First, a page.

Boston Celtics: Christmas
December, 25, 2010
By Chris Forsberg | ESPNBoston.com
ESPN.com IllustrationA very Merry Christmas and Happy Holidays to everyone who frequents this space. Enjoy the NBA games today, but, more importantly, enjoy your time with family and friends. This humble blogger is sitting out Saturday's showdown in Orlando because of a very special 18-month-old who's set to experience her first real Christmas. That said, the Forsberg household will undoubtedly have the Celtics-Magic game on and we'll have some thoughts and analysis later in the day. Hope Santa brings everyone what they want this Christmas morning.
December, 22, 2010
By Chris Forsberg | ESPNBoston.com
On the same day Los Angeles Lakers coach Phil Jackson sounded off on the NBA's beefed-up Christmas schedule, Boston Celtics coach Doc Rivers expressed similar thoughts on the amount of games, but still dubbed it an honor to play on one of the league's marquee regular-season dates.
"A lot of people look at it differently; Honestly, when you play on Christmas Day, some guys are upset over it because you can't spend time with your family," said Rivers. "I look at it as a privilege. The fact that they asked us to play on Christmas means we're one of the good teams, one of the featured teams. I wish they would reduce the games on Christmas; I thought it was more special when it was two games, now it's up to five, six, or seven games. That's too many. There should be two games, it makes it more special."
Rivers can't complain about the schedule makers too much. After all, Boston spent last year in Rivers' backyard in Orlando, and will do the same this season. The Celtics tangle with the Magic at 2:30 p.m. on Christmas Day.
"It's far more special when it's in Orlando," joked Rivers. " I think that's where we should have all the games. I think that would be terrific, for a lot of reasons."
Celtics center Jermaine O'Neal echoed Rivers' sentiments.
"It's special because the whole world is watching," said O'Neal, who hopes to be back on the floor after missing 18 straight games no later than Saturday's holiday tilt in Orlando. "It's Christmas, it's a special day, with everybody together to spend time with each other, as far as family and friends. We have the opportunity to do that, bringing our families down with us. It makes it that much more special -- the opportunity to play in front of the rest of the world and be together at Christmas with our family."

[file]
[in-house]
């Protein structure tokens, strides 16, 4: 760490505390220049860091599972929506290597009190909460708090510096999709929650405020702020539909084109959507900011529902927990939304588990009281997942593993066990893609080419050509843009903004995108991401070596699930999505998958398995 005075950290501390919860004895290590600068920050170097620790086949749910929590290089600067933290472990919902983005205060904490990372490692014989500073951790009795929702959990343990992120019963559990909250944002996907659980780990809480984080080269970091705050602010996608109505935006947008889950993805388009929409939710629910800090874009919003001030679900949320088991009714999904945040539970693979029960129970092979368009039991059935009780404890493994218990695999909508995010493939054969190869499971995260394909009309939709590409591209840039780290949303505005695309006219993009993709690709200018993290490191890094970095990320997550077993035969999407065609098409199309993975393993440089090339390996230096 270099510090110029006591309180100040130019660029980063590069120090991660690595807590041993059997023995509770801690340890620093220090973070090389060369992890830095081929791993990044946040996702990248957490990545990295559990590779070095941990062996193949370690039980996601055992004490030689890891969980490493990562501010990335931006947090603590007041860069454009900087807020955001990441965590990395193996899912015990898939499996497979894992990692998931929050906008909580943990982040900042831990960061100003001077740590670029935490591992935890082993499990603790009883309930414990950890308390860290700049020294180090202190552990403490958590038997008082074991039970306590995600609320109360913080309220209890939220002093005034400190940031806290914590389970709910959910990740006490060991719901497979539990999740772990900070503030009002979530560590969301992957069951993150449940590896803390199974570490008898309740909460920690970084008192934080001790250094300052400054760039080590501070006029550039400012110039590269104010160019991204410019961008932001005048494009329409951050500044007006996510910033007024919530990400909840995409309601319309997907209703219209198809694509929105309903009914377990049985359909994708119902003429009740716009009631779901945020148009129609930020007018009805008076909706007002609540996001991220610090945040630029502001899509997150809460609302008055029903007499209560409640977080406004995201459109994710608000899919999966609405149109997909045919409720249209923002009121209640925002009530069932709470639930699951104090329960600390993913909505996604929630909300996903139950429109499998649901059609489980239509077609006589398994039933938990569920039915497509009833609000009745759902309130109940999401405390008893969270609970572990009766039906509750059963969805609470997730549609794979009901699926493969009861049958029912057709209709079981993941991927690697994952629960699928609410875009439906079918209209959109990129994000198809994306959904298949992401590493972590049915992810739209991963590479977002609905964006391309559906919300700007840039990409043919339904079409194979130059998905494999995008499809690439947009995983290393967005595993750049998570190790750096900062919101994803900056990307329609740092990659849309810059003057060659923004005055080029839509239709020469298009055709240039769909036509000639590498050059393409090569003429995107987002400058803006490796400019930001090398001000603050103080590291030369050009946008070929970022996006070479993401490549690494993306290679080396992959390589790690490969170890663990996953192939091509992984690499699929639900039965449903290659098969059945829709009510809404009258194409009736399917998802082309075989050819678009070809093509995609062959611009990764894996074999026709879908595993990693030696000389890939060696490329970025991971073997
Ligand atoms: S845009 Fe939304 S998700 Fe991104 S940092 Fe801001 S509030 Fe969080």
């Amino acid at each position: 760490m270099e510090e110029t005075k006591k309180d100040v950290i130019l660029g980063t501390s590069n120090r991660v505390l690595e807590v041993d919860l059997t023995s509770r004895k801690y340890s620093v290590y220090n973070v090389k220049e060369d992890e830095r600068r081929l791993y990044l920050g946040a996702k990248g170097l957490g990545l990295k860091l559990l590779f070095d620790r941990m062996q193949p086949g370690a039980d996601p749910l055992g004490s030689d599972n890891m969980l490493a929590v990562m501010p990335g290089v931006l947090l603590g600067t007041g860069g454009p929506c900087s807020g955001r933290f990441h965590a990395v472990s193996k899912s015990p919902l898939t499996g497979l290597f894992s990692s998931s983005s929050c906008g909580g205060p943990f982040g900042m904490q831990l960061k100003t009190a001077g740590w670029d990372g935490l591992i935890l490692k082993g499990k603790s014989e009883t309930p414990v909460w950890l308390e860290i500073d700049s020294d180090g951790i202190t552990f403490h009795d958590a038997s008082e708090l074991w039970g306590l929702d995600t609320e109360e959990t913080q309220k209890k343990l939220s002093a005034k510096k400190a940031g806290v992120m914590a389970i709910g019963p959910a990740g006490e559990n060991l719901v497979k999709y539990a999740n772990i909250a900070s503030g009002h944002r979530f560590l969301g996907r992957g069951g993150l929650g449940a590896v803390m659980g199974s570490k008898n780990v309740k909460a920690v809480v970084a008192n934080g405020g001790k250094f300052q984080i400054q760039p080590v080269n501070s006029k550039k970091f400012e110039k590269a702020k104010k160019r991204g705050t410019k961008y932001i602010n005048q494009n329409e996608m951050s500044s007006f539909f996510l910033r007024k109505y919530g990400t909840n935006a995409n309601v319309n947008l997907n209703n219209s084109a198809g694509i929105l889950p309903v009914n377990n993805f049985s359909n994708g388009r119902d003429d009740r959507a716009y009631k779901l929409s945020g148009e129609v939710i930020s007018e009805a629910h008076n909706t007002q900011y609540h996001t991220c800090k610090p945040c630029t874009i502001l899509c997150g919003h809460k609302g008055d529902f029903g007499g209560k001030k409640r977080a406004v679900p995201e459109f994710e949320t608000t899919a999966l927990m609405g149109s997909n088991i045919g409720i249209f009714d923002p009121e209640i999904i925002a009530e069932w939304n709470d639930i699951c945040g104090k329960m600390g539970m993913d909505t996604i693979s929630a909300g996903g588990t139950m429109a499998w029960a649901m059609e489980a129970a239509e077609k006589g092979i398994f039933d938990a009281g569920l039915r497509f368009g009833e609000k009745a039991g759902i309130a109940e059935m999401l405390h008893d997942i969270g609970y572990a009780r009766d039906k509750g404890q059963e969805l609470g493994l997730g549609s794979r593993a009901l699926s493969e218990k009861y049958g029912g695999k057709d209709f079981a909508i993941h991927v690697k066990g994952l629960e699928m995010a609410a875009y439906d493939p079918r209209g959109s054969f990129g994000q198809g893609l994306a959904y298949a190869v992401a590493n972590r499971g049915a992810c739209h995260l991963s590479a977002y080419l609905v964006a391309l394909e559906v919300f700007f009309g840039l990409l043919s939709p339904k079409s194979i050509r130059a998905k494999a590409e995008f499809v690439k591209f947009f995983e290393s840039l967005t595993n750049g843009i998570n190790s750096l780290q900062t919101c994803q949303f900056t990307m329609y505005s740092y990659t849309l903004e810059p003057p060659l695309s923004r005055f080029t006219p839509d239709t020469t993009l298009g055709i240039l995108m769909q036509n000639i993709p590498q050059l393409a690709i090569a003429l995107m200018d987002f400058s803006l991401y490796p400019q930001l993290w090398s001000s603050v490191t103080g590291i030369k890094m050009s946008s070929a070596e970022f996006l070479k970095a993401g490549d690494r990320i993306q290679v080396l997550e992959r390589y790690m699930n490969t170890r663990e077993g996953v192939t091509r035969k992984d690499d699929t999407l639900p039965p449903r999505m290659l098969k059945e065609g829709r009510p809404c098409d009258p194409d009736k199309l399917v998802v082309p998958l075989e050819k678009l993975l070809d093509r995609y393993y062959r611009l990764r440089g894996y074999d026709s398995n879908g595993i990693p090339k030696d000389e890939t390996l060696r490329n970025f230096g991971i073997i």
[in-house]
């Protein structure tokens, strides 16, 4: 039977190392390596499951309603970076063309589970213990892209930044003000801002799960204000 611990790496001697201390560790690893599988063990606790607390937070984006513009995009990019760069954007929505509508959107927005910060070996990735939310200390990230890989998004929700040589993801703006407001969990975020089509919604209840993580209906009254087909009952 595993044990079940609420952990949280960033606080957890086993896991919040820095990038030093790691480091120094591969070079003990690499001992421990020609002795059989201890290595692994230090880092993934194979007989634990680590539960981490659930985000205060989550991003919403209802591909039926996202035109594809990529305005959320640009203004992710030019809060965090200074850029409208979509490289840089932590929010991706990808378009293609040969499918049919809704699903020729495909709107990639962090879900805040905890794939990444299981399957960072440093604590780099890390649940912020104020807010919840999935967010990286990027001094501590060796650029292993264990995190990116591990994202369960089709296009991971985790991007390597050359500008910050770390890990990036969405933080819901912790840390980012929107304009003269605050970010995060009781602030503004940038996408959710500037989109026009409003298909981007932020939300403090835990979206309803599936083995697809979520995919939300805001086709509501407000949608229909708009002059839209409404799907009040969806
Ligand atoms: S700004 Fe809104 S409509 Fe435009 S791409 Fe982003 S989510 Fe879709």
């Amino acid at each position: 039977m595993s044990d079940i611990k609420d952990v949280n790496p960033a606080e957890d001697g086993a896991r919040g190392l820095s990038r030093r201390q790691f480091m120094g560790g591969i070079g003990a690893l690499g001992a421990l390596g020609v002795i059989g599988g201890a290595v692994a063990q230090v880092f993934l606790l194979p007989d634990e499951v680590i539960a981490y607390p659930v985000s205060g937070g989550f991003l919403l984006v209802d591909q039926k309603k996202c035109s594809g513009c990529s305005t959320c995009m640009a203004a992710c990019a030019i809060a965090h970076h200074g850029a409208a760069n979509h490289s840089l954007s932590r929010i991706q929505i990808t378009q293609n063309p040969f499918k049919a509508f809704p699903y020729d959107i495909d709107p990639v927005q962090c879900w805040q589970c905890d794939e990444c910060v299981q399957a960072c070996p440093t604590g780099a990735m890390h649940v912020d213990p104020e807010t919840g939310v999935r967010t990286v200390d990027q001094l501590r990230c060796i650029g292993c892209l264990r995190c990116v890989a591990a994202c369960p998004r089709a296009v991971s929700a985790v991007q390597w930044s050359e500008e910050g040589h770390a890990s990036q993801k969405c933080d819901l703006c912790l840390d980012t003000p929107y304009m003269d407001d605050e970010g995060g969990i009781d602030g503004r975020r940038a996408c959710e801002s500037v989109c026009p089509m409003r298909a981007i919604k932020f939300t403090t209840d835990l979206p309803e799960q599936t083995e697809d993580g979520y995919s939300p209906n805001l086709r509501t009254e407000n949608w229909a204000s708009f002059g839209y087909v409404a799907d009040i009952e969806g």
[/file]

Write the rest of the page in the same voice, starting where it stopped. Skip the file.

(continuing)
Jackson wasn't quite as cheery about another Lakers game on Christmas.
"It used to be two teams," said Jackson. "It used to be Phoenix and L.A. and New York and Boston or New York and Philly or somebody on the East coast. Now I see that they have like six games on Christmas.
"I don't think anybody should play on Christmas Day. Soccer teams don't play this time of year, they take a break. I don't understand it.... When I was in the CBA, we had a commissioner who had a Christmas Eve game. I had to call him up and say that's the holy time.
"You just have to keep reminding them that this is a special day."
And Jackson, whose squad faces the Miami Heat at 5 p.m. on Christmas Day, did his best to keep reminding the NBA of that Tuesday.
"It's like Christian holidays don't mean anything to them anymore. We just go out and play and entertain the TV. It's really weird.
"I don't know if you can adequately even prepare for these games. You don't have a walk-through on the day of the game. It's just a difficult game. ... Your little kids are putting batteries in toys to put their Christmas presents together, there's all kinds of crazy stuff going on and now your head's got to get focused on a game in the middle of the afternoon on Christmas Day? That game is just real hard to measure how to bring focus to it.
"It is what it is. We have to go to work and we'll do what we have to do and make the best of it."